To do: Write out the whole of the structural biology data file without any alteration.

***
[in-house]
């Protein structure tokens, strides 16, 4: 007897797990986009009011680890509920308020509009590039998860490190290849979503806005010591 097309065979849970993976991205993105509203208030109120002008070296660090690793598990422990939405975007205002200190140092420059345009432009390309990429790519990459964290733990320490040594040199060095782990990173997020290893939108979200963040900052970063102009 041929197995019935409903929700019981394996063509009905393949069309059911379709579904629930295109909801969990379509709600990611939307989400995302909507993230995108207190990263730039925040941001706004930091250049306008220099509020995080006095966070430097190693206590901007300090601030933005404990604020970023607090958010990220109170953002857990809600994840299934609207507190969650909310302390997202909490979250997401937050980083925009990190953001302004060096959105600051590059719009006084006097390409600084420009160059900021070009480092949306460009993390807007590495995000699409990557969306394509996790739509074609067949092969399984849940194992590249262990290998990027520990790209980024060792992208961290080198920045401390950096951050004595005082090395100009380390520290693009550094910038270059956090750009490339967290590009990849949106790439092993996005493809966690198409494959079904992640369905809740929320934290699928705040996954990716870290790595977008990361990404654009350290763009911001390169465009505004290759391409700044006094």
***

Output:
[in-house]
């Protein structure tokens, strides 16, 4: 007897797990986009009011680890509920308020509009590039998860490190290849979503806005010591 097309065979849970993976991205993105509203208030109120002008070296660090690793598990422990939405975007205002200190140092420059345009432009390309990429790519990459964290733990320490040594040199060095782990990173997020290893939108979200963040900052970063102009 041929197995019935409903929700019981394996063509009905393949069309059911379709579904629930295109909801969990379509709600990611939307989400995302909507993230995108207190990263730039925040941001706004930091250049306008220099509020995080006095966070430097190693206590901007300090601030933005404990604020970023607090958010990220109170953002857990809600994840299934609207507190969650909310302390997202909490979250997401937050980083925009990190953001302004060096959105600051590059719009006084006097390409600084420009160059900021070009480092949306460009993390807007590495995000699409990557969306394509996790739509074609067949092969399984849940194992590249262990290998990027520990790209980024060792992208961290080198920045401390950096951050004595005082090395100009380390520290693009550094910038270059956090750009490339967290590009990849949106790439092993996005493809966690198409494959079904992640369905809740929320934290699928705040996954990716870290790595977008990361990404654009350290763009911001390169465009505004290759391409700044006094």